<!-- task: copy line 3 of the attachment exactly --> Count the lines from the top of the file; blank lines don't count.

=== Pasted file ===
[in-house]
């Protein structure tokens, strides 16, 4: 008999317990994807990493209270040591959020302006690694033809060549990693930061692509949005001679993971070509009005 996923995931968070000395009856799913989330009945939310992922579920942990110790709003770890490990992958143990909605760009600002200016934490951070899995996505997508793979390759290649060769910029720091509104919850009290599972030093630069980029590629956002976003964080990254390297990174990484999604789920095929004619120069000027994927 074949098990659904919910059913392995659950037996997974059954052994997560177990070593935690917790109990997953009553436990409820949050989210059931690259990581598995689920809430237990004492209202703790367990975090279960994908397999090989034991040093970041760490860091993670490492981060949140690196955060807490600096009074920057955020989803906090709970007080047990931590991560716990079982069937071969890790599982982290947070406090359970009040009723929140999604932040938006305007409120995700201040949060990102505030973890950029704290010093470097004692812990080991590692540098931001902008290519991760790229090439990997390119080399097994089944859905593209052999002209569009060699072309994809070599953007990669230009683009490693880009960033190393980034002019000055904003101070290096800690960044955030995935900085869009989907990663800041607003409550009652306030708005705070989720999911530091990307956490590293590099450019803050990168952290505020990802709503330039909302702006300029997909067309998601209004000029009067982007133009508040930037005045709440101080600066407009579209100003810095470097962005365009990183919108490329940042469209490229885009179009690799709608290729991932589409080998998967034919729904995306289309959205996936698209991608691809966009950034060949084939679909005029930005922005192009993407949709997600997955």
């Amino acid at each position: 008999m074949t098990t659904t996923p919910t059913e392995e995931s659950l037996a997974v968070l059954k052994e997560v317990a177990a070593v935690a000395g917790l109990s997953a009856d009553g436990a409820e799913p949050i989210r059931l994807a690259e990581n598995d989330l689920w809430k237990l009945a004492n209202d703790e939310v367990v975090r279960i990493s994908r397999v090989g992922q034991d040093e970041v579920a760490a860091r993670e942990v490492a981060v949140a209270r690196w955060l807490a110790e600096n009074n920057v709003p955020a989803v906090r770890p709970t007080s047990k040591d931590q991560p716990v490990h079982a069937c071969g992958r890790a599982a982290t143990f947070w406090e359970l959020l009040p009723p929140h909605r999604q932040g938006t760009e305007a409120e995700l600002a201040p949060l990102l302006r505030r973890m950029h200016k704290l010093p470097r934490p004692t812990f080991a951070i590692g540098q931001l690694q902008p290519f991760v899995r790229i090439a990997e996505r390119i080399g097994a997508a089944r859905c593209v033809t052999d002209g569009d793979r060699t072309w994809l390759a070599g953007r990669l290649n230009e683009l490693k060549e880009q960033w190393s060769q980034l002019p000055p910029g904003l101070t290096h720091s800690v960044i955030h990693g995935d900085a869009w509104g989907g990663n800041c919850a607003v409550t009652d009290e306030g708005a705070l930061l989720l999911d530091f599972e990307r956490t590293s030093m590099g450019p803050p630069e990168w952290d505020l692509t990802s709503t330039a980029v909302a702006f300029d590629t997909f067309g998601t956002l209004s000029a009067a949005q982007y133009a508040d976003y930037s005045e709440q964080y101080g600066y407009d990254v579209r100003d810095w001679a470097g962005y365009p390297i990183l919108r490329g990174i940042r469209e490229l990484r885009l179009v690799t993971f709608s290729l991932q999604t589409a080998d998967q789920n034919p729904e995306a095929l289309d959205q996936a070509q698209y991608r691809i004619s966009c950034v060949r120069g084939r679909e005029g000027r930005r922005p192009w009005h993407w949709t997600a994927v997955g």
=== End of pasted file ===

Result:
């Amino acid at each position: 008999m074949t098990t659904t996923p919910t059913e392995e995931s659950l037996a997974v968070l059954k052994e997560v317990a177990a070593v935690a000395g917790l109990s997953a009856d009553g436990a409820e799913p949050i989210r059931l994807a690259e990581n598995d989330l689920w809430k237990l009945a004492n209202d703790e939310v367990v975090r279960i990493s994908r397999v090989g992922q034991d040093e970041v579920a760490a860091r993670e942990v490492a981060v949140a209270r690196w955060l807490a110790e600096n009074n920057v709003p955020a989803v906090r770890p709970t007080s047990k040591d931590q991560p716990v490990h079982a069937c071969g992958r890790a599982a982290t143990f947070w406090e359970l959020l009040p009723p929140h909605r999604q932040g938006t760009e305007a409120e995700l600002a201040p949060l990102l302006r505030r973890m950029h200016k704290l010093p470097r934490p004692t812990f080991a951070i590692g540098q931001l690694q902008p290519f991760v899995r790229i090439a990997e996505r390119i080399g097994a997508a089944r859905c593209v033809t052999d002209g569009d793979r060699t072309w994809l390759a070599g953007r990669l290649n230009e683009l490693k060549e880009q960033w190393s060769q980034l002019p000055p910029g904003l101070t290096h720091s800690v960044i955030h990693g995935d900085a869009w509104g989907g990663n800041c919850a607003v409550t009652d009290e306030g708005a705070l930061l989720l999911d530091f599972e990307r956490t590293s030093m590099g450019p803050p630069e990168w952290d505020l692509t990802s709503t330039a980029v909302a702006f300029d590629t997909f067309g998601t956002l209004s000029a009067a949005q982007y133009a508040d976003y930037s005045e709440q964080y101080g600066y407009d990254v579209r100003d810095w001679a470097g962005y365009p390297i990183l919108r490329g990174i940042r469209e490229l990484r885009l179009v690799t993971f709608s290729l991932q999604t589409a080998d998967q789920n034919p729904e995306a095929l289309d959205q996936a070509q698209y991608r691809i004619s966009c950034v060949r120069g084939r679909e005029g000027r930005r922005p192009w009005h993407w949709t997600a994927v997955g």